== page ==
Artists love to mix their real life and their art. And sometimes, it's hard to tell the difference between what's real and what's not. Think about it. Miley Cyrus is a pop singer, but she also played one on Hannah Montana. Where did the character stop and the real person begin? The mind boggles.
In the Pygmalion myth, the boundary between art and life gets very blurry. Pygmalion makes a statue so lifelikethat he starts treating it like an actual person. Even as he's touching it (and, um, it's made of ivory), he keeps thinking it might be real. Seriously, every time he kisses the statue's lips, he's like, "Maybe they'll be soft this time!" (Nope. Still rock-hard.)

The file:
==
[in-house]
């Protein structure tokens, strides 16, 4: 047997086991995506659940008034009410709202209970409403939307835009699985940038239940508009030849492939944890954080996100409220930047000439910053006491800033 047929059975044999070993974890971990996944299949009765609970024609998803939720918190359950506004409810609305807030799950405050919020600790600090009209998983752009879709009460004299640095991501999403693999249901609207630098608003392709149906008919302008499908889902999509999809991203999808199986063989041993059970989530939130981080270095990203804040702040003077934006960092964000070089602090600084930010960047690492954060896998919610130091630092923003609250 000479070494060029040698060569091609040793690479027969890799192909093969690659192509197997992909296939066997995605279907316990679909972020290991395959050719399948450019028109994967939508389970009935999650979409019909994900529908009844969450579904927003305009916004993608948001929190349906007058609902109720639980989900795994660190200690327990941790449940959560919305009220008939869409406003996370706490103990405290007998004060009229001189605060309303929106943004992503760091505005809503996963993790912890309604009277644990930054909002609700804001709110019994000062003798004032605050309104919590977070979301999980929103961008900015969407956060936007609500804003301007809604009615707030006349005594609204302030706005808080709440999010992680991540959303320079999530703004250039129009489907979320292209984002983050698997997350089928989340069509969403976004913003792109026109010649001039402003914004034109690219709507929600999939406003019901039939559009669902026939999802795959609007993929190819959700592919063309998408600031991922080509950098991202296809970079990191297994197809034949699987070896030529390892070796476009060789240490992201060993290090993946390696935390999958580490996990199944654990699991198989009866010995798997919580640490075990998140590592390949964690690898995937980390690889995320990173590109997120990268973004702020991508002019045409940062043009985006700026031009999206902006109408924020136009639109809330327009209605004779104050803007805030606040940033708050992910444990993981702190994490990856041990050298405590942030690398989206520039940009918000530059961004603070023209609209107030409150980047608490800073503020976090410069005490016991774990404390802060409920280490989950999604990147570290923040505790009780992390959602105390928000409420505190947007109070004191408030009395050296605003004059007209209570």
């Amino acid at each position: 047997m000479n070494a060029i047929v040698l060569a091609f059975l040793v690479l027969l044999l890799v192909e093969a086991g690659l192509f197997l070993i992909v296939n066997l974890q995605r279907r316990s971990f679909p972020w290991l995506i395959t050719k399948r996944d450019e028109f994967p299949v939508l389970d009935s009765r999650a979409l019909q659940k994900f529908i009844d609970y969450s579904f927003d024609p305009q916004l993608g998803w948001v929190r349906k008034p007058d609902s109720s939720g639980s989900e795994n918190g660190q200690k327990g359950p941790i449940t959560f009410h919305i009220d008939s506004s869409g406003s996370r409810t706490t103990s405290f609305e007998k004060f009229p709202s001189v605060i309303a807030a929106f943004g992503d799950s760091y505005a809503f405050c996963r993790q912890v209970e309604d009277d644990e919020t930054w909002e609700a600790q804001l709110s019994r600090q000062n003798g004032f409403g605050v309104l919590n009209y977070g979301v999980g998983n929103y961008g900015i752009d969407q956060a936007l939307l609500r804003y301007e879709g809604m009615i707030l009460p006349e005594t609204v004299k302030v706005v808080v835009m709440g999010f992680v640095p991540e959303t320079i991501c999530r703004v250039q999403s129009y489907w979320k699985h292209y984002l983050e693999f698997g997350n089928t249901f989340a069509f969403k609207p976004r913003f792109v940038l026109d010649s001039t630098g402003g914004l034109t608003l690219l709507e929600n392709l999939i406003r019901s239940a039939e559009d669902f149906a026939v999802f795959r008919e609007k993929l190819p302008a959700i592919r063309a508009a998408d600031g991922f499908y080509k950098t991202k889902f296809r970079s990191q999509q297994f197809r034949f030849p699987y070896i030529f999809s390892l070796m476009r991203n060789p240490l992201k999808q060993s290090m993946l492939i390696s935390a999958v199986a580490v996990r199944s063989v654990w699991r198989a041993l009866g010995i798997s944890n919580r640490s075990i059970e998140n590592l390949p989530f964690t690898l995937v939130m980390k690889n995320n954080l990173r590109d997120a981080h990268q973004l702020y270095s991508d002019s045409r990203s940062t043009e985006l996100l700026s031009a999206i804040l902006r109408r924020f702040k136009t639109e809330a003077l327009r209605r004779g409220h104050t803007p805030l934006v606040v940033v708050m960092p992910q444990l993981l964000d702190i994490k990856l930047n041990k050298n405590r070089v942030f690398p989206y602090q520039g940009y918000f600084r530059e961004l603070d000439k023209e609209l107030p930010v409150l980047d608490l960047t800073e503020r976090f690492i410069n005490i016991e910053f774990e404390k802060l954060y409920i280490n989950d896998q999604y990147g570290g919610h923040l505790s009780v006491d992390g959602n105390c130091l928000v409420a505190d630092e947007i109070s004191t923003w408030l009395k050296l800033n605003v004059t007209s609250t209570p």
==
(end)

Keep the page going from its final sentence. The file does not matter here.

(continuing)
When the statue finally does come to life, the division between art and life completely falls away—now she's actually a real person. Art is life! Life is art! It's all mixed up.
Questions About Art Imitating Life
Have you ever encountered a statue or other work of art that you thought was real? Madame Tussauds, anyone?
Is it ever dangerous to think art is real? What can happen when people start to think that videogames or movies are real?
How is the story different if we trust the accounts that say the statue was modeled after Aphrodite?
In the comic strip Calvin and Hobbes, the stuffed tiger, Hobbes, was only real to the little boy Calvin. Was Hobbes less real because only Calvin could see him come to life? Is something less real because it's only in our minds?